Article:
I don’t read that much but every now and then I come across something that takes my breath away. Julian Barnes, through his book The Noise of Time, has me intrigued with the noise of time. This is a poetic book that is well crafted and beautifully composed. It tells us the time and the time is telling. It is a short book in which a lot of time is told in a short time. It is a time of terror.
I read this book for the first time at the end of Holy Week, through the three days known as the TriDuum, Maundy Thursday through till Holy Saturday – the short time it took to tell so much of time. I was attentive to the noises of that other time told through three days: the crushing noise of religious and political authority almost overpowering a more faithful and resilient strain.
There are three main characters in The Noise of Time. There’s the “author” who is the one who remembers. There’s Shostakovich, who is the one who hears. And there is the one less than human, Power deformed. Arguably there is a cast of three in the Triduum. There’s the one who remembers (the witnesses), the one who hears (on the cross) and the ones Power deformed (who know not what they do).
Running through my mind while I read this book were lines from a poem by Anna Lightart called The Second Music:
Now I understand that there are two melodies playing,
one below the other, one easier to hear, the other
lower, steady, perhaps more faithful for being less heard
yet always present.
The Noise of Time is a book full of threes – if you like, there are three hands: an hour hand, minute hand and second hand. The three chapters measure three movements: On the Landing, On the Plane and In the Car.
There are three brands of cigarettes (Kazbeks, Belamors, Herzegovinas). There are three vodka glasses for three vodka drinkers (the perfect number for vodka drinking). There are three wives (Nina, Margarita and Irina). There are three ways to destroy your soul: “by what others did to you, by what others made you do to yourself, and by what you voluntarily chose to do to yourself”. (p.181)
There are three Conversations with Power and there are three leap years twelve years apart from each other (1936, 1948 and 1960). This is the time frame of a crushing history. It is a history which crushes the human spirit and twists arts and artists to the ends of empire, turning them into cowards – which threatened to be a life’s work (being a coward, just to survive).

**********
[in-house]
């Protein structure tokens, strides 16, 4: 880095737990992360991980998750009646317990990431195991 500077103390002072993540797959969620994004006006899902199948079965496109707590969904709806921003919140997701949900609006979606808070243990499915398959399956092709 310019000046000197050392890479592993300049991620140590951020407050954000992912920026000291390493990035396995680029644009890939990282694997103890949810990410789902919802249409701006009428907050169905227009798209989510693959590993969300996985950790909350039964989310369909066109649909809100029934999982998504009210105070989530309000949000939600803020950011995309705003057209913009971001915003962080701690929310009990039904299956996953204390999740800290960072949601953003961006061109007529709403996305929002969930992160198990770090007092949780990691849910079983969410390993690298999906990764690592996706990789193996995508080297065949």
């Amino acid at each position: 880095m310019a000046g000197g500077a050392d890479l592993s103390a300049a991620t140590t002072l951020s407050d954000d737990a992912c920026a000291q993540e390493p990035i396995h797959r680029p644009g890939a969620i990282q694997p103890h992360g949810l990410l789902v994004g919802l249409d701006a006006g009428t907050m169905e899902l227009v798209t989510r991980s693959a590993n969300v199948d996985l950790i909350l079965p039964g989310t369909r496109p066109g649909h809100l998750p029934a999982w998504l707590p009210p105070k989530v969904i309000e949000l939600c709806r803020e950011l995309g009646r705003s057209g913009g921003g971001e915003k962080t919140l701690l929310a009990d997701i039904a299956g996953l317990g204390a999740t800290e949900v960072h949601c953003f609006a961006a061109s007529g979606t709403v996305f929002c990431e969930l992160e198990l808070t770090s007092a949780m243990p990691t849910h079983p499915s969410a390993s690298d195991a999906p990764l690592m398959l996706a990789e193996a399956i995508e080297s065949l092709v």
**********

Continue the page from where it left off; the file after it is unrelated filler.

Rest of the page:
“It was not easy being a coward. Being a hero was much easier than being a coward. To be a hero, you only had to be brave for a moment – when you took out the gun, threw the bomb, pressed the detonator, did away with the tyrant, and with yourself as well. To be a coward was to embark on a career that lasted a lifetime. You couldn’t ever relax. You had to anticipate the next occasion when you would have to make excuses for yourself, dither, cringe, reacquaint yourself with the taste of rubber boots and the state of your fallen, abject character. Being a coward required pertinacity, persistence, a refusal to change – which made it, in a way, a kind of courage. He smiled to himself and lit another cigarette. The pleasures of irony had not yet deserted him.” (p.171)
Dimitiri Shostakovich was one of the major composers of the twentieth century. I’m no musician but I do know that there are usually four movements to a symphony. That is music’s shape. In his threes, is Barnes describing the way in which totalitarianism deforms truth and beauty? There is the hint of a fourth movement in the opening and closing of the book in epigraph and coda. In these there are the three characters on stage (it’s a station platform). There’s one who remembers, there’s one who hears and there’s one who is a vulgar “half man” (reduced by the noise of time to being less than himself, a mere “technique of survival”. The one who remembered, remembers the vodka and remembers how the one who heard pricked up his ears as he heard the notes of the clinking vodka glasses.
This is what was remembered:
“They were in the middle of Russia, in the middle of a war, in the middle of all kinds of suffering within that war. There was a long station platform, on which the sun had just come up. There was a man, half a man really, wheeling himself along on a trolley, attached to it by a rope threaded through the top of his trousers. The two passengers had a bottle of vodka. They descended from the train. The beggar stopped singing his filthy song. Dimitri Dmitrievich held the bottle, he the glasses. Dimitri Dmitrievich poured vodka into each glass …
He was no barman, and the level of vodka in each glass was slightly different …
But Dimitri Dmitrievich was listening , and hearing as he always did. So when the three glasses with their different levels came together in a single chink, he had smiled, and put his head on one side so that the sunlight flashed briefly off his spectacles, and murmured, “A triad”.
And that was what the one who remembered had remembered. War, fear, poverty, typhus and filth, yet in the middle of it, above it and beneath it and through it all, Dimitri Dmitrievich had heard a perfect triad… a triad put together by three not very clean vodka glasses and their contents was a sound that rang clear of the noise of time, and would outlive everyone and everything. And perhaps, finally, this was all that mattered.” (p.196)
So the tragedy is told in The Noise of Time. There is a lot of time told in a short time. In one moment there is a note of beauty, a sound of music ringing above the noise of time, testimony to the human spirit, crushed, humiliated for so much of the time. There is the sounding of hope.
“Art belongs to everybody and nobody. Art belongs to all time and no time. Art belongs to those who create it and those who savour it. Art no more belongs to the People and the Party than it once belonged to the aristocracy and the patron. Art is the whisper of history, heard above the noise of time.” (p.97)